Bash set

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External

Internal

Overview

This page discusses the base set builtin.

set and Positional Parameters

arg="a b c"
set - ${arg}

assigns "a", "b", "c" to positional parameters $1, $2 and $3. The IFS environment variable must be set to " ", otherwise the entire string, including spaces, will be assigned to $1. Note that this assignment totally overwrites the existing positional parameters, if any. '-' that follows the builtin signals the end of options and causes all remaining arguments to be assigned to the positional parameters. This prevents arguments that start with "--..." to be interpreted as set arguments and to interfere with set function. If "-" is not specified, and the first of the space-separated arguments contains '--', set will try to interpret that sequence of characters and will produce:

set: --: invalid option

If ${arg} is empty, set - ${arg} is a noop and it does not override existing positional parameters. Use set -- or equivalent to unset existent positional parameters, if ${arg} is empty.

An indexed array can be used to initialize positional parameters too:

declare -a ARGS
ARGS=("a" "b" "c")
set - "${ARGS[@]}"

If ${ARGS} is empty, set - "${ARGS[@]}" is a noop and it does not override existing positional parameters. Use set -- or equivalent to unset existent positional parameters, if ${ARGS} is empty.

Difference between - and --

--

If no arguments follow this option, then the positional parameters are unset. Otherwise, the positional parameters are set to the args, even if some of them begin with a -.

-

Signal the end of options, cause all remaining args to be assigned to the positional parameters. The -x and -v options are turned off. If there are no args, the positional parameters remain unchanged.

Unset Positional Parameters

set --

Alternative:

shift $#

List Separator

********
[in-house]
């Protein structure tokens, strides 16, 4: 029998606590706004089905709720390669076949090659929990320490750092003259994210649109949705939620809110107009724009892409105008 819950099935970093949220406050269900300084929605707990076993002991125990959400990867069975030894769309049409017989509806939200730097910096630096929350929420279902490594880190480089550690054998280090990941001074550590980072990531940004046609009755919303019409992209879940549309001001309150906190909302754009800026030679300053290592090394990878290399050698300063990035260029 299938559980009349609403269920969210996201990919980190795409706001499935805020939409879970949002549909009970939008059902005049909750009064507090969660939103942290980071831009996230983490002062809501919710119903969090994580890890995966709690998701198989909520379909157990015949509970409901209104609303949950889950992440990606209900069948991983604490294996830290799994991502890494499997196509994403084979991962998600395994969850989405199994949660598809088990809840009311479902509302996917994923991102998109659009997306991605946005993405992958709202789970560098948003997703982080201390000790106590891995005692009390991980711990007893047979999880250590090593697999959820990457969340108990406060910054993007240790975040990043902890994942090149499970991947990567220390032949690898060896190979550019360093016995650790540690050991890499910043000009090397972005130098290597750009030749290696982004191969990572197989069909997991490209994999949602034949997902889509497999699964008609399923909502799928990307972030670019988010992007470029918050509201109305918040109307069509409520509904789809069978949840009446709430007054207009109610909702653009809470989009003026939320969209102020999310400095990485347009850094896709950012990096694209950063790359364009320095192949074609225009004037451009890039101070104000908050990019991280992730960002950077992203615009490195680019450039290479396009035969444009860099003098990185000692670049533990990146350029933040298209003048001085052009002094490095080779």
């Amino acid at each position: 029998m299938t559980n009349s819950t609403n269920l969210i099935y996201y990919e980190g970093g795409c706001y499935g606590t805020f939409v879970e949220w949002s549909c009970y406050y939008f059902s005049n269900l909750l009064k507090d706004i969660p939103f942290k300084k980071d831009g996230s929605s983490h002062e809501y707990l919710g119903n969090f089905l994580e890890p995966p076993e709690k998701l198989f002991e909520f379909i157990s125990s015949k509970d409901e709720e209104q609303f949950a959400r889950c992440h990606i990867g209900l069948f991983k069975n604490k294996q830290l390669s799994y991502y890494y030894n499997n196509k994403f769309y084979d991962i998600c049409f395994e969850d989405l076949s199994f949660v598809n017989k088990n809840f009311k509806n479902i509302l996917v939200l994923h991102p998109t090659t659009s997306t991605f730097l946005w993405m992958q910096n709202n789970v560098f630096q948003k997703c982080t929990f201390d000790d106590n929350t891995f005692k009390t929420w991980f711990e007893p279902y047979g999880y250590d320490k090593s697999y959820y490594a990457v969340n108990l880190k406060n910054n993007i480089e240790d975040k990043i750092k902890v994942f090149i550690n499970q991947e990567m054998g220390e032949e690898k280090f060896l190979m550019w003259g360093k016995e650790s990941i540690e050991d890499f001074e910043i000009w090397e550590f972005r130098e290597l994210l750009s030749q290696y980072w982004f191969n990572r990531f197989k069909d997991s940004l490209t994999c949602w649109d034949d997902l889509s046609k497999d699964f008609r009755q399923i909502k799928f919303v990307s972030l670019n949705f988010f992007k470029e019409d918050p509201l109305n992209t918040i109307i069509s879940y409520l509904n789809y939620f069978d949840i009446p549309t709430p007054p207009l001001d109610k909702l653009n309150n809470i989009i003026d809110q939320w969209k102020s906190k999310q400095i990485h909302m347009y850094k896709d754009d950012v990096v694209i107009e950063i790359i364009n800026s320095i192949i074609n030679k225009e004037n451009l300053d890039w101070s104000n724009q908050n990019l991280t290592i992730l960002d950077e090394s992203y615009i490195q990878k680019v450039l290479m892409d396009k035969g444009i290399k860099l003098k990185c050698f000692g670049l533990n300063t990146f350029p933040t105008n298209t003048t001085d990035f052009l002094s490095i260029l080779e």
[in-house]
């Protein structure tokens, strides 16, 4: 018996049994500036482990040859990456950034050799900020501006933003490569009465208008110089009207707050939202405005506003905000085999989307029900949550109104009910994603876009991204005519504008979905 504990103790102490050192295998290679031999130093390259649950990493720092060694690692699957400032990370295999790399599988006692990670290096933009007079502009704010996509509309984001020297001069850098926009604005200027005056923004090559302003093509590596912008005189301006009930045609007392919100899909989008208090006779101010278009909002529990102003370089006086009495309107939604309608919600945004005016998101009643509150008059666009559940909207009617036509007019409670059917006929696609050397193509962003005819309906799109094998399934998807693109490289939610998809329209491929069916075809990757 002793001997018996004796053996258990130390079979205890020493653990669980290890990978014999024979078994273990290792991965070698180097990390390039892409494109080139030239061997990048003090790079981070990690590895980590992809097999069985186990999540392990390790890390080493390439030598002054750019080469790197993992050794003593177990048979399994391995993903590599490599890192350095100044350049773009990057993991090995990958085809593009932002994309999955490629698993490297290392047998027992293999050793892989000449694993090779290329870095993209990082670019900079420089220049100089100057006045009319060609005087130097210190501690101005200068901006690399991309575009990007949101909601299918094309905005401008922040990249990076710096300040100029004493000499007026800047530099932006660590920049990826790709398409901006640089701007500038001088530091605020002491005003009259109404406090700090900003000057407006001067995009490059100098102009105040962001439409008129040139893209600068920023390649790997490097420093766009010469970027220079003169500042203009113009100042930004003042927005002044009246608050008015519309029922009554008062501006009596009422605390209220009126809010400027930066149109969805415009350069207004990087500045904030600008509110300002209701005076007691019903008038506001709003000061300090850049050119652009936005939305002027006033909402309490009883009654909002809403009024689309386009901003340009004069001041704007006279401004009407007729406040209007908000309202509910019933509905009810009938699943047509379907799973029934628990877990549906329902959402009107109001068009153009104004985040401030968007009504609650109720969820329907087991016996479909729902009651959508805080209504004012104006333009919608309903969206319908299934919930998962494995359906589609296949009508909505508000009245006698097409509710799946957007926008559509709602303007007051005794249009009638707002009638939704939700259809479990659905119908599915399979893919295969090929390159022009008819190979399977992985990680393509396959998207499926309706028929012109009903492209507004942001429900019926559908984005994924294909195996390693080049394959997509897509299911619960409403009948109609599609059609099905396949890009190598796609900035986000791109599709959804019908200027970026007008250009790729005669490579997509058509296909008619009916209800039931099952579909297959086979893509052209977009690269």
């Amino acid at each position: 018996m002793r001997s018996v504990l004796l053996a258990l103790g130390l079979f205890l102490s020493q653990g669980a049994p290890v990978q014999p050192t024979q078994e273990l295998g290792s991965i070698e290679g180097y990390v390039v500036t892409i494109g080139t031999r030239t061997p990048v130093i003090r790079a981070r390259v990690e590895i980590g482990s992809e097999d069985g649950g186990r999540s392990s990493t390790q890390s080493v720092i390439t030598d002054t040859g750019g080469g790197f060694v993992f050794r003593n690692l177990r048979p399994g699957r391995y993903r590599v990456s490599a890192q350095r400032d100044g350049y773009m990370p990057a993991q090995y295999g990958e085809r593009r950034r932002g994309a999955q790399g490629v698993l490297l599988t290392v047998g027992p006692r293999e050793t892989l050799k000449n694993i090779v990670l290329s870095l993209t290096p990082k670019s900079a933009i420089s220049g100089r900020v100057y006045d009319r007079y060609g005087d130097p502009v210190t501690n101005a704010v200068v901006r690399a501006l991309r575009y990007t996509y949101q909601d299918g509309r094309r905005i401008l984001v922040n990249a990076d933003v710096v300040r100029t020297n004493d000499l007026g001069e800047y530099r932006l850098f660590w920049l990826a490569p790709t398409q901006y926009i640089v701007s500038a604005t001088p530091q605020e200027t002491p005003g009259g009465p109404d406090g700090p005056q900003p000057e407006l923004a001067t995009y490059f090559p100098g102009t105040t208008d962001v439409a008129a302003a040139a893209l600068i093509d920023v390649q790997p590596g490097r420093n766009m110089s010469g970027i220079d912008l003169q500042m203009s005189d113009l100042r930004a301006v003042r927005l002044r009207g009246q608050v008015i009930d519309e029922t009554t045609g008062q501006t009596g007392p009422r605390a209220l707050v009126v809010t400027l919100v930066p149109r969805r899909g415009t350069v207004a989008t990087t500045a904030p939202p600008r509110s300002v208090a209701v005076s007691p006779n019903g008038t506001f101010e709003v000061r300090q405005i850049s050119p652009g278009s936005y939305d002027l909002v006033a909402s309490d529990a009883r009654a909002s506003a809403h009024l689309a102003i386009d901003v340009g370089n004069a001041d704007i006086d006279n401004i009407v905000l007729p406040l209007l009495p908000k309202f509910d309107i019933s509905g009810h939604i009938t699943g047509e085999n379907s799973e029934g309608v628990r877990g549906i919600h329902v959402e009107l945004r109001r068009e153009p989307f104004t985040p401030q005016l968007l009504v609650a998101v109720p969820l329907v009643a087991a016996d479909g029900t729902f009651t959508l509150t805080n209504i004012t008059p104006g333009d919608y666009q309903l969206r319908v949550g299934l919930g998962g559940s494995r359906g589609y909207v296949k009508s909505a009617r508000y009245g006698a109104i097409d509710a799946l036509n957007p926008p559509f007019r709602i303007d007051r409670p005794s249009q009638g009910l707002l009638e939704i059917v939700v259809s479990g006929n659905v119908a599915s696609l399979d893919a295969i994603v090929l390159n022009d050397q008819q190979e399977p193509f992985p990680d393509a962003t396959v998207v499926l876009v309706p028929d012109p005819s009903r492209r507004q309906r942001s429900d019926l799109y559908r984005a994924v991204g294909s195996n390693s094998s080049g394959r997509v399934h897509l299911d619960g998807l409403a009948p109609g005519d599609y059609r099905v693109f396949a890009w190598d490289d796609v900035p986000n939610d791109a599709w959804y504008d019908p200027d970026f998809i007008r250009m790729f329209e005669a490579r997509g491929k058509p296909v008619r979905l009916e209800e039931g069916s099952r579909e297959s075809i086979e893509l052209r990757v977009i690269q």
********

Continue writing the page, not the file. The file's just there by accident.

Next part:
The default list separator is space. That can be changed by setting the value of the IFS variable before executing set.

Example:

arg="a,b,c"
IFS=","
set ${arg}

will identically assign "a", "b", "c" to positional parameters $1, $2 and $3.

Note you must set IFS back to whitespace after setting it to something else, so the basic shell function work as expected. This is done as shown here: restoring the default IFS value.

For more details about IFS see:

IFS

-x

After expanding each simple command and for, case and select commands, display the expanded value of PS4, followed by the command and its expanded arguments or associated word list.

Note that arguments get expanded before a command gets printed, which will cause the output to contain the actual argument values that were present at the time of execution.

Useful in debugging.

+x

Prevents commands from being echoed at stdout. It is useful to start a script with set +x in case sensitive credentials are specified in commands.

set -o pipefail

By default, bash only looks at the exit code of the last command of a pipeline.

set -o pipefail

sets the exit code of a pipeline to that of the rightmost command to exit with a non-zero status, or to zero if all commands of the pipeline exit successfully.

-e

The -e option will cause a bash script to exit immediately when a command fails, as opposite to the default behavior where the script just ignores the failing command and continues with the next line. The option does not react to failing commands that are part of conditional statements.

If -e is in effect and we want to protect against specific commands that fail, use this pattern:

 some_command_that_might_fail || true

Note that using -e without -E will cause an ERR trap to not fire in certain scenarios.

-E

See -e.

-u

This option causes the bash shell to treat unset variables as an error and exit immediately. Unset variables are a common cause of bugs in shell scripts, so having unset variables cause an immediate exit is often highly desirable behavior. -u handles ${var:-alternative} gracefully.